Introduction to Blog

I launched the website and the Blog after having spoken to government officials, political analysts and security experts specializing in South Asian affairs from three continents. The feedback was uniformly consistent. The bottom line is that when Kashmiris are suffering and the world has its own set of priorities, we need to find ways to help each other. We must be realistic, go beyond polemics and demagoguery, and propose innovative ideas that will bring peace, justice and prosperity in all of Jammu and Kashmir.

The author had two reasons to create this blog. First, it was to address the question that was being asked repeatedly, especially, by journalists and other observers in the U.S., U.K., and Canada, inquiring whether the Kashmiri society was concerned about social, cultural and environmental challenges in the valley given that only political upheaval and violence were reported or highlighted by media.

Second, the author has covered the entire spectrum of societal issues and challenges facing Kashmiri people over an 8-year period with the exception of politics given that politics gets all the exposure at the expense of REAL CHALLENGES that will likely result in irreversible degradation in the quality of life and the standard of living for future generations of Kashmiris to come.

The author stopped adding additional material to the Blog once it was felt that most, if not all, concerns, challenges and issues facing the Kashmiri society are cataloged in the Blog. There are over 1900 entries in the Blog and most commentaries include short biographical sketches of authors to bring readers close to the essence of Kashmir. Unfortunately, the 8-year assessment also indicates that neither Kashmiri civil society, nor intellectuals or political leadership have any inclination or enthusiasm in pursuing issues that do not coincide with their vested political agendas. What it means for the future of Kashmiri children and their children is unfathomable. But the evidence is all laid out.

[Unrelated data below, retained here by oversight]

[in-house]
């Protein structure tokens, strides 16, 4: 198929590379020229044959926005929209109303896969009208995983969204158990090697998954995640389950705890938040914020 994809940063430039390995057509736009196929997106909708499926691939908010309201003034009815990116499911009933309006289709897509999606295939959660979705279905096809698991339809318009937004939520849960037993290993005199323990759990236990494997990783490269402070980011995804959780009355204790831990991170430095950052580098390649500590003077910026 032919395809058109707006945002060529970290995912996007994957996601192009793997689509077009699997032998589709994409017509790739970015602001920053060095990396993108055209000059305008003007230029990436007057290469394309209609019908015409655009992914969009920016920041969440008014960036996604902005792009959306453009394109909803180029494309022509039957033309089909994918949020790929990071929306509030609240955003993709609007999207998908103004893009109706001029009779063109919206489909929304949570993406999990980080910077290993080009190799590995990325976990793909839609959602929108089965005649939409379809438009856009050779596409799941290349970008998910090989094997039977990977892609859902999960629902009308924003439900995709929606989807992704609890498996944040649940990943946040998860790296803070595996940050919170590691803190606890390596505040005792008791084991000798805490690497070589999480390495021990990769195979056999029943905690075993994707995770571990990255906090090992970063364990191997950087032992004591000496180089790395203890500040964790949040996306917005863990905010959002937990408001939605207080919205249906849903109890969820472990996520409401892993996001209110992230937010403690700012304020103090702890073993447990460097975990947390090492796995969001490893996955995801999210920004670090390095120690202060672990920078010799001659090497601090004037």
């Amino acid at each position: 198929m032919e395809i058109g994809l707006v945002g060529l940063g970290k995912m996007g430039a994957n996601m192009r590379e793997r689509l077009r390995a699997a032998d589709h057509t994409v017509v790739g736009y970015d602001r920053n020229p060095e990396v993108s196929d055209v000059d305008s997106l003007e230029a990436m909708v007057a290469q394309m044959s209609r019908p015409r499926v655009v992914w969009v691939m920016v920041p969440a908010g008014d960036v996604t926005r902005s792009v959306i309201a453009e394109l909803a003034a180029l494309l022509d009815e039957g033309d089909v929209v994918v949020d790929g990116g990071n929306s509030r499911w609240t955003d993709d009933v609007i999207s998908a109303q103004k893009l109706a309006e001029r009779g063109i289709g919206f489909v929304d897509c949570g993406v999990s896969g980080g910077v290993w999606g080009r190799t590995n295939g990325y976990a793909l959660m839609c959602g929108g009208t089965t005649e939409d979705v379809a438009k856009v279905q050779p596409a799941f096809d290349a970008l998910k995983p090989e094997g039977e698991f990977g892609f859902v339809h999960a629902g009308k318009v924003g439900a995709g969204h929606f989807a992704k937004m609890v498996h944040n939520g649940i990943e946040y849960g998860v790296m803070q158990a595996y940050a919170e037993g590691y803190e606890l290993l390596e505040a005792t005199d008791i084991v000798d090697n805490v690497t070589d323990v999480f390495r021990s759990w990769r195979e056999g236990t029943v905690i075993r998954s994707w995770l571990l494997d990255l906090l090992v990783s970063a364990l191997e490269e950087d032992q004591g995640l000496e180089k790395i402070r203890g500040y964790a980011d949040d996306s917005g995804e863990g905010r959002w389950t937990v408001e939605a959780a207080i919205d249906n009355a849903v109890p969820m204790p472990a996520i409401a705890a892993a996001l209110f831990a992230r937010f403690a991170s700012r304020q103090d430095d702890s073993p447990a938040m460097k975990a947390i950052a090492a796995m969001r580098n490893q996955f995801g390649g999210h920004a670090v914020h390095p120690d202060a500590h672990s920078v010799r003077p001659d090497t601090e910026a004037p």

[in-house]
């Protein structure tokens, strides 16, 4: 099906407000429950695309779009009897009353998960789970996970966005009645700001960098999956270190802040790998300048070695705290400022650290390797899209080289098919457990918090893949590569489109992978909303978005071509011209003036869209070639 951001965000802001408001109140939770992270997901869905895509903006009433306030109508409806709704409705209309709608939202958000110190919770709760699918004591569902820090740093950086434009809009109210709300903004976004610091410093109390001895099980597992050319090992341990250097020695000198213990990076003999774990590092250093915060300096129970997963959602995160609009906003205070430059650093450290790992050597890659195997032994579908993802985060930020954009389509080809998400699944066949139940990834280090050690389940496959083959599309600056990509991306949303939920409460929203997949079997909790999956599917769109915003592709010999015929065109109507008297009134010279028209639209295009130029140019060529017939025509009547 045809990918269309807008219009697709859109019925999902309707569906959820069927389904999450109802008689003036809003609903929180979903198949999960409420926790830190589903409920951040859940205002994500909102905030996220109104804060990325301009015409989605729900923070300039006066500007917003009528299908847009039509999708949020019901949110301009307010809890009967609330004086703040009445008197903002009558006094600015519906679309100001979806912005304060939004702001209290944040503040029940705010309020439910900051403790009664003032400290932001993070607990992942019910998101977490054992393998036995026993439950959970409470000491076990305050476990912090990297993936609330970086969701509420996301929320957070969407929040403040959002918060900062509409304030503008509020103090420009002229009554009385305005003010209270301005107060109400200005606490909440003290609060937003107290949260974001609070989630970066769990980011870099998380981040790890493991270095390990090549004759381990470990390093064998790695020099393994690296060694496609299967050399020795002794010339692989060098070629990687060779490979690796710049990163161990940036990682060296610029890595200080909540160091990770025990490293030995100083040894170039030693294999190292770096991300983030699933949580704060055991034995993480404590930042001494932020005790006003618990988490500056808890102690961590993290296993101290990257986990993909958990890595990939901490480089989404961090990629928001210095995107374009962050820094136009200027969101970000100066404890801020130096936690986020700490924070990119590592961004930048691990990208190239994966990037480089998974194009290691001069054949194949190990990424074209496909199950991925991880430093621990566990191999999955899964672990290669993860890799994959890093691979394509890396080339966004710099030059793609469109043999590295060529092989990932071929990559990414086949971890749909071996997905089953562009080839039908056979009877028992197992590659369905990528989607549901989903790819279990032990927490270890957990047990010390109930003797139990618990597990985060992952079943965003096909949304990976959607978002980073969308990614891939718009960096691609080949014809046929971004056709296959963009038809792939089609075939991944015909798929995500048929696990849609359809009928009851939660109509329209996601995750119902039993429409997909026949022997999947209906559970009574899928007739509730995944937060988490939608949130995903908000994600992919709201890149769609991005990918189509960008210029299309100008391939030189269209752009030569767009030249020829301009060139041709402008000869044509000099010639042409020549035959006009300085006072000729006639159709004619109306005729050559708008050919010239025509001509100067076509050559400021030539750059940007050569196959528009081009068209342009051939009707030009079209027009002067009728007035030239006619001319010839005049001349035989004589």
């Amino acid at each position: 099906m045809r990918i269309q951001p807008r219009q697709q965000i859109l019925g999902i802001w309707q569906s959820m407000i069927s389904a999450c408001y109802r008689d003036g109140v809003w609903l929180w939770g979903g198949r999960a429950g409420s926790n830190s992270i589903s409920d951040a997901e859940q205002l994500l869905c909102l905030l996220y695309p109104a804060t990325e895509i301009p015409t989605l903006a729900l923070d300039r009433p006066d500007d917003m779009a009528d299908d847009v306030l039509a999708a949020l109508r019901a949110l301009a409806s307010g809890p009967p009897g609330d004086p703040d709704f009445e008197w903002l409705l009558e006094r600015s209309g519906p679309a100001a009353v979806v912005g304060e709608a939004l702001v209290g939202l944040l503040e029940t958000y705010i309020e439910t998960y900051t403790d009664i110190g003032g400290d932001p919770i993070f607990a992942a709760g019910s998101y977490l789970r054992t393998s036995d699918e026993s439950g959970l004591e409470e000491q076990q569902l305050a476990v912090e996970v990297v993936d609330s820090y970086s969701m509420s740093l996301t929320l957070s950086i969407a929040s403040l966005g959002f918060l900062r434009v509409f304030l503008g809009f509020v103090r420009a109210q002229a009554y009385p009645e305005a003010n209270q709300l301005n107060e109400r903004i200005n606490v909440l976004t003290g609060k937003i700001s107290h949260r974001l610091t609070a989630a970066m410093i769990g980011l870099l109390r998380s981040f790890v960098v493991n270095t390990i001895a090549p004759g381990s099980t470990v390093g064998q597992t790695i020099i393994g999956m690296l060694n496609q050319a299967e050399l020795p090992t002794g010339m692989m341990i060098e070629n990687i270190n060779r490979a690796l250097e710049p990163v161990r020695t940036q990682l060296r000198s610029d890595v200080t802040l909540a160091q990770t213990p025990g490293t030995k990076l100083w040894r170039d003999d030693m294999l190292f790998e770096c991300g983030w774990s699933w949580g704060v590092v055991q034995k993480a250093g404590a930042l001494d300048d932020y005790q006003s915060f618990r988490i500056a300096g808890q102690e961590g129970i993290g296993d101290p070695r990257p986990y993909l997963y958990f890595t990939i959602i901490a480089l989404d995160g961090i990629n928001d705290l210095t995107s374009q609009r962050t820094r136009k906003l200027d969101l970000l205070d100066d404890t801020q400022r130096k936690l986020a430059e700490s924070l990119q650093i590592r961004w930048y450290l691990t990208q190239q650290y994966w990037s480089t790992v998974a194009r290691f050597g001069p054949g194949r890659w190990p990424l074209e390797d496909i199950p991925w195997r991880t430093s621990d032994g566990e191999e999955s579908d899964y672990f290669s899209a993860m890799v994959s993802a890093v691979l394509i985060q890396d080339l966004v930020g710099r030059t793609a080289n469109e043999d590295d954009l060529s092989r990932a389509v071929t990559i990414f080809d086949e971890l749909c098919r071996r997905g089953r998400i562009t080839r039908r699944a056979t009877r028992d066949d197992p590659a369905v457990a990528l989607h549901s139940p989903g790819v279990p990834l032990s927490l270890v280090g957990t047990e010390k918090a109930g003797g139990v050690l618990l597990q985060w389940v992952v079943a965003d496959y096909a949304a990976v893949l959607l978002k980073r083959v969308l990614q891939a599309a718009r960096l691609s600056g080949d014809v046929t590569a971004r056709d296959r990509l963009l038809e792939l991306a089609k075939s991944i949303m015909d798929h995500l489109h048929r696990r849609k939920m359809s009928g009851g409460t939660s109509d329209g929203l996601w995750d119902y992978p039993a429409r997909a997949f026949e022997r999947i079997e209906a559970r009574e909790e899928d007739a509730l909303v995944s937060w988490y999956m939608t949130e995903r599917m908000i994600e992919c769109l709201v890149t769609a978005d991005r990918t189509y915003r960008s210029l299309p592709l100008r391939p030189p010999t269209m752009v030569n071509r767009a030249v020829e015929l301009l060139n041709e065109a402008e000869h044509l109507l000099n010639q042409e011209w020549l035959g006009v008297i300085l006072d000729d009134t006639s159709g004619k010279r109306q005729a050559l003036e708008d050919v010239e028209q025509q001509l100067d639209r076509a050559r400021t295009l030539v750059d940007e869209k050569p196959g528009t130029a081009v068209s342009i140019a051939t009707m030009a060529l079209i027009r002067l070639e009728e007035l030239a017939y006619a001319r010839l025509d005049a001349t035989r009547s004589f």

This Blog is a reality check on Kashmir. It is a historical record of how Kashmir lost its way.

Vijay Sazawal, Ph.D.

Monday, March 3, 2008

Human Rights 101: Justice Delayed is Justice Denied

Syed Basharat speaks to a victim who has been ignored by the system.

(Mr. Syed Basharat, 27, was born in Kreeri, Baramulla, and did his schooling in Kreeri, and later in Uri and Sopore. He graduated from the Degree College in Baramulla and completed his Master's degree in Mass Communication and Journalism from the Kashmir University in 2005. He has been a reporter for Kashmir Images, a Srinagar based daily, London based website Gaashonline.Com, and a Srinagar based journal, Globe. Currently, he is working as a special correspondent with Jammu based daily newspaper, The Kashmir Times.)

SRINAGAR, Feb 28: Fatima Bano, 45, epitomises the indescribable ordeal, she and women like her, have undergone all along this turmoil. Living along with her four daughters in a mosque's single rent-free-room at Bohri Kadal Srinagar, today, pinning hope that her plea would be highlighted, she participated in a sit-in convened by S.A.R Geelani's committee for release of political prisoners, here at press enclave near Pratap Park.

It was only in 2007, when Fatima met her husband after a gap of ten years of his solitary confinement at Tihar Jail's high risk cell. Her husband, Mehmood Ahmad Khan, 50, alias Topiwala—a cleric, at Sheikh-ul-Islam mosque Bohri Kadal Srinagar, was arrested by troopers of Border Secuirty Force (BSF) on November 20, 1996, when he was on his way to home in Kangan from Srinagar.